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The role of polymers in cycling, canoeing and badminton

Polymers are often trialed in sport for properties which can be beneficial in other areas of science and technology. So, let’s look more closely at some specific examples. The following polymer, known as Vectran, is a perfect example of how polymers tested in sports equipment can find applications in other industries.

Vectran is a polyester characterised by aromatic rings on both monomer constituents. It has a relatively high melting point of 276-330 °C, depending on the thickness of the strand, and resists creep, a property where ropes and cables deform over time due to the tensile pressure placed on them. In sporting equipment Vectran was first introduced as synthetic stringing for badminton racquets. The notable impact resistance and high tensile strength results in a strong yet lightweight head which allows for more powerful shots by the player. A 67 centimeter racquet can weigh as little as 87 grams (that is, much less than an average bar of soap)!

The synthesis of Vectran

In both high performance and non-competitive canoeing carbon fibre reinforced polymer (CFRP) is the optimal construction material for canoe paddles and oars. Poly(acrylonitrile) or PAN is the main polymeric component of carbon fibre. The poly(acrylonitrile) fibres are spun before being heated in air, fusing the polymer into a series of pyridine rings (fully unsaturated 6-membered rings with a nitrogen atom) at approximately 700 °C.

Radical polymerisation of acrylonitrile Cyclisation and dehydrogenation of poly(acrylonitrile)

Slowly heating the polymer at 600 °C expels hydrogen gas and fuses adjacent polymer chains together. At conditions up to 1300 °C multiple chains can fuse together, eliminating more hydrogen and nitrogen leaving a pure sheet of interlinked carbon atoms. The high temperatures and pressures involved in this process align the microscopic crystals which the carbon sheets form all along the same axis as the fibre. As such the overall structure is very resistant to bending or stretching pressures.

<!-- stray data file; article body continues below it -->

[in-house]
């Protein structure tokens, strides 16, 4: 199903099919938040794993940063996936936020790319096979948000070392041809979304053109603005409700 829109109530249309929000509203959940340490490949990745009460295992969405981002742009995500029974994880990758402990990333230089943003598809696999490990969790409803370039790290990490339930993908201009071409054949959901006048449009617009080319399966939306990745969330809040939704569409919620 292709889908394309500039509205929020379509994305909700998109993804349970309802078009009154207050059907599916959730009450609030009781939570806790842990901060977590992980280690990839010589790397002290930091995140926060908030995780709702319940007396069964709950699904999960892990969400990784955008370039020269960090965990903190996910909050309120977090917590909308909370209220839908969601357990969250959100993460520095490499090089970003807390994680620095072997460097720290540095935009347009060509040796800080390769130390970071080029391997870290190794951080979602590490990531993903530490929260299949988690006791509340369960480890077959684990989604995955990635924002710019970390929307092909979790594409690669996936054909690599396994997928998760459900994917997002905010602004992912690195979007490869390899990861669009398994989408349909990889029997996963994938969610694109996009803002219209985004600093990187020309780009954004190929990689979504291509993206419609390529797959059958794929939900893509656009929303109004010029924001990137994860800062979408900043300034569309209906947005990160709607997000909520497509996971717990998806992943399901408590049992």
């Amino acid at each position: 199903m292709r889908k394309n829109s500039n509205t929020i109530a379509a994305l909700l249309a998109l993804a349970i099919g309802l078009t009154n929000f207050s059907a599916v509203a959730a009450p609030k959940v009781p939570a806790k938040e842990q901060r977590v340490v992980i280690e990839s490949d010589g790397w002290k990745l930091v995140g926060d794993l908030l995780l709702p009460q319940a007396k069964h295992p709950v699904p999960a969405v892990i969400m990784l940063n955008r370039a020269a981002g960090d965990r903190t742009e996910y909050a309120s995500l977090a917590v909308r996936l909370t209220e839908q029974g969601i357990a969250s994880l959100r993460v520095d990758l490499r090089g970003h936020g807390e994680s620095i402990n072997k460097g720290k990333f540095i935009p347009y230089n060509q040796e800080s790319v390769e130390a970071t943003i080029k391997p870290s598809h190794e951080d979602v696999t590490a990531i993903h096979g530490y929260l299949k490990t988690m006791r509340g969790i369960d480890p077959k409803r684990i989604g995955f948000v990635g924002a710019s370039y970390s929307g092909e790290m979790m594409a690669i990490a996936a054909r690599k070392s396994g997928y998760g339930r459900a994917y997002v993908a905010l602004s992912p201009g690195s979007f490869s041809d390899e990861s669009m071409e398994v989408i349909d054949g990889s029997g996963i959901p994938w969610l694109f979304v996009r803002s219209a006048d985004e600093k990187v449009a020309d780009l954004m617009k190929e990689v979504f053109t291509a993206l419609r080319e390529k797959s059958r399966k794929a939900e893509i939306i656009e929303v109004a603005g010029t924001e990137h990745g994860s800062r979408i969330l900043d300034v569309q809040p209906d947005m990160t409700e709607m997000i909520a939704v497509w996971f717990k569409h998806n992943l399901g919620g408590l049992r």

The formation of carbon fibre

Mixing with an epoxy resin will add further strength to the carbon fibre structure and allow for it to be coated in abrasion or further chemically resistant layers. Epoxy resins are very strong polymers that can withstand high temperatures. They are formed by the nucleophilic attack of phenols (or deprotonated phenols) on epoxides, leading to opening of the strained three-membered ring. This forms a prepolymer that can be reacted with nucleophiles, such as triamines (e.g. H2NCH2CH2NHCH2CH2NH2) – each of the three amine groups can react with an epoxide on a prepolymer. As the three amine groups can each react with different molecules of the pre-polymer, this forms a densely cross-linked structure that is very strong.

Formation of an epoxy resin

Alternatively, polycarbonates contain the carbonate functional group (O-(C=O)-O) and are commonly formed from acid chloride (RCOCl) precursors and bisphenol A. The monomers are linked together by multiple nucleophilic acyl substitutions where HCl is lost as a by-product. The resultant polymer layers are flexible and non-brittle; properties that allows them to be moulded into shape as a solid sheet without cracking or breaking, such as canoe and kayak hulls.

Formation of a polycarbonate by multiple nucleophilic acyl substitution reactions

This property is also desirable in safety equipment used in both cycling and motorcycling crash helmets. The outermost polycarbonate “shell” is able to absorb some of the impact energy by deforming and flexing slightly. Were the shell too rigid it would either be brittle and shatter or transfer much of the impact energy to your skull inside the helmet. As such the slightly malleable (pliable) polycarbonate shell absorbs much of the initial impact with a soft, foam, expanded polystyrene (EPS) interior to mitigate any remaining energy from a collision.

Further research into polymers continues to inspire cutting edge breakthroughs in both pure chemistry and applications in medical and industrial settings. For example, research has suggested that nanotubes, involving compact tubes of bonded carbon atoms, has a variety of potential applications such as; a super-strong industrial fibre, an alternative to copper conduction wire, and a novel delivery method for targeted chemotherapy.

The structure of carbon nanotubes

Take a look at one of our undergraduate videos, on badminton, made as part of a first year undergraduate macromolecules course.

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This article is from the free online course:

Exploring Everyday Chemistry

University of York